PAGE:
Glasgow & West Scotland

Police had '99 suspects' over murder of Kevin 'Gerbil' Carroll

Kevin Carroll
Image caption Kevin Carroll was killed in an Asda car park in Robroyston

The Kevin 'Gerbil' Carroll murder trial has heard how police compiled a list of 99 potential suspects after the Glasgow gangland figure was shot dead.

The names, which included the Lyons, McGovern and Daniels families, were read out at the High Court in Glasgow.

The list, compiled by a police intelligence unit, was revealed at the trial of 30-year-old Ross Monaghan.

He denies murdering Mr Carroll at the Asda car park in Robroyston, Glasgow, on 13 January 2010.

Mr Monaghan's name was not on the list which was read out by defence QC Derek Ogg to the jury of 10 men and five women.

Names recognised

Det Sgt David Moran, of Strathclyde Police, who worked on the murder investigation for a year, was asked if he knew that the list had been compiled.

Mr Ogg said: "The Crown are required to disclose to me information which may be of interest. The Crown has given a list of names to me as potential suspects of the murder of the deceased," and Mr Moran replied: "Yes."

Mr Ogg then said: "Police intelligence at Strathclyde Police produced a list of potential suspects," and Det Sgt Moran replied: "I know."

He then read out the names and asked Mr Moran: "Do you recognise these names," and he replied: "A large number of them."

The QC added: "Kevin Gerbil Carroll was not short of an enemy or two - some of whom were well capable of shooting him to death," and Mr Moran said: "That is the case."

Det Sgt Moran was then asked if Mr Carroll operated at a high level in the world of organised crime and asked to answer yes or no.

The detective replied: "I don't feel able to give a yea or no answer."

Judge Lord Brailsford then asked Mr Ogg how many names he had read out and was told "Ninety nine."

Earlier in his evidence Mr Moran told advocate depute, Iain McSporran, prosecuting, that he was involved in the investigation from the first day and spent about a year working on it.

Image caption The court heard guns were found near Coatbridge library in North Lanarkshire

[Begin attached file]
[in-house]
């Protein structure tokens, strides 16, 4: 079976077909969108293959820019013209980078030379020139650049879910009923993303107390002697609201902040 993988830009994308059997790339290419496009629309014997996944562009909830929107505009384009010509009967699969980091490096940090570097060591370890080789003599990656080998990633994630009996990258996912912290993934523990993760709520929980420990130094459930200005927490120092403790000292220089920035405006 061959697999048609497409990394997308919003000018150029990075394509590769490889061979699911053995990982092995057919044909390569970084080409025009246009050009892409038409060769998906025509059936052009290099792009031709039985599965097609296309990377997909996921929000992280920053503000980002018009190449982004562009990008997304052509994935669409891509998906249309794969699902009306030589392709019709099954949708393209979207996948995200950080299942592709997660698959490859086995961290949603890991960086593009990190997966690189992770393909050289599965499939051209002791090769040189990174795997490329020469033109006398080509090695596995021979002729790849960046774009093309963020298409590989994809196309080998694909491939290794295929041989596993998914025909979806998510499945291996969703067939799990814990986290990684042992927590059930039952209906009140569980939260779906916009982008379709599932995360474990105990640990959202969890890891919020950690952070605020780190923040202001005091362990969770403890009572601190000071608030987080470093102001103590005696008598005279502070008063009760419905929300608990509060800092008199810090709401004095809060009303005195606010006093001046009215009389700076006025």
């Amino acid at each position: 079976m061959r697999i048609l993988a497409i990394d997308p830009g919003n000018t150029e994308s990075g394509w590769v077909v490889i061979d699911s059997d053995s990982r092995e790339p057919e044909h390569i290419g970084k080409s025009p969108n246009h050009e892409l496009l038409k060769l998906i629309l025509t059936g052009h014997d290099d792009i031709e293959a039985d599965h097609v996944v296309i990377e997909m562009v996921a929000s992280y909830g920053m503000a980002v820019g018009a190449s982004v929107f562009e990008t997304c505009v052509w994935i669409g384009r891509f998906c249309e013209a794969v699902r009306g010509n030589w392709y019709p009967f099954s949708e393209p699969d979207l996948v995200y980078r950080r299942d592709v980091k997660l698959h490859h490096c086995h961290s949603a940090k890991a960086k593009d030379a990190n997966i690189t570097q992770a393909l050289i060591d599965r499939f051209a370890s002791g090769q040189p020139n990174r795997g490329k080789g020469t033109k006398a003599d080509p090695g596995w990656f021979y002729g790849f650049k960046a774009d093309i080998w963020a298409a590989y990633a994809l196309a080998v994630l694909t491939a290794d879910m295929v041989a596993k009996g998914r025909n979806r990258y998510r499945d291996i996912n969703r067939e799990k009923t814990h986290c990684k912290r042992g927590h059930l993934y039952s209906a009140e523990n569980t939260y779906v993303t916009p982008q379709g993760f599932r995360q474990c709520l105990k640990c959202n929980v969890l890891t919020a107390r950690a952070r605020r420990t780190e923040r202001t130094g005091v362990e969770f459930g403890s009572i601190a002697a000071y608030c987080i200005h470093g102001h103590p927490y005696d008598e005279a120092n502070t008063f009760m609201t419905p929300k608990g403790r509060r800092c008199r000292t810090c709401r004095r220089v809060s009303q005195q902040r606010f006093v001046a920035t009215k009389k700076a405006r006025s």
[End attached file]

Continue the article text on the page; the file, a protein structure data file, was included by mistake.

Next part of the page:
He was asked about the finding of two guns behind Coatbridge Library 13 days after Mr Carroll was shot to death.

Det Sgt Moran was asked by Mr McSporran: "Was this finding of huge significance", and replied: "It was massive."

Mr McSporran then said that ballistics experts had found that these were the two guns used by Mr Carroll's killers and Mr Moran replied: "Yes."

The jury heard that William Paterson - one of the men blamed by Mr Monaghan for involvement in the shooting - took a one way ticket from Glasgow to Malaga on 23 January 2010.

Mr McSporran asked the detective: "There is a European arrest warrant in force for William Paterson," and he replied: "Yes, sir, there is."

The prosecutor added: "He left the country and is not known to have been back," and Mr Moran told him: "I can confirm that."

Mr McSporran then said: "Are you focusing on finding him?" and Det Sgt Moran replied: "The investigation at present solely centres on tracing William Paterson."

It is alleged that while masked and acting with others, Mr Monaghan murdered Mr Carroll by repeatedly discharging loaded handguns at him, shooting him on the head and body.

He is further accused of, while acting with others, attempting to defeat the ends of justice by disposing of a revolver, pistol and ammunition within undergrowth in Coatbridge and Airdrie, both Lanarkshire.

It is also claimed a car - bearing false number plates YF 55 EZZ - was set on fire.

Mr Monaghan also faces a number of firearms charges.

He denies all the charges against him and has lodged a special defence of incrimination against eight men.

The trial before judge Lord Brailsford continues.

More on this story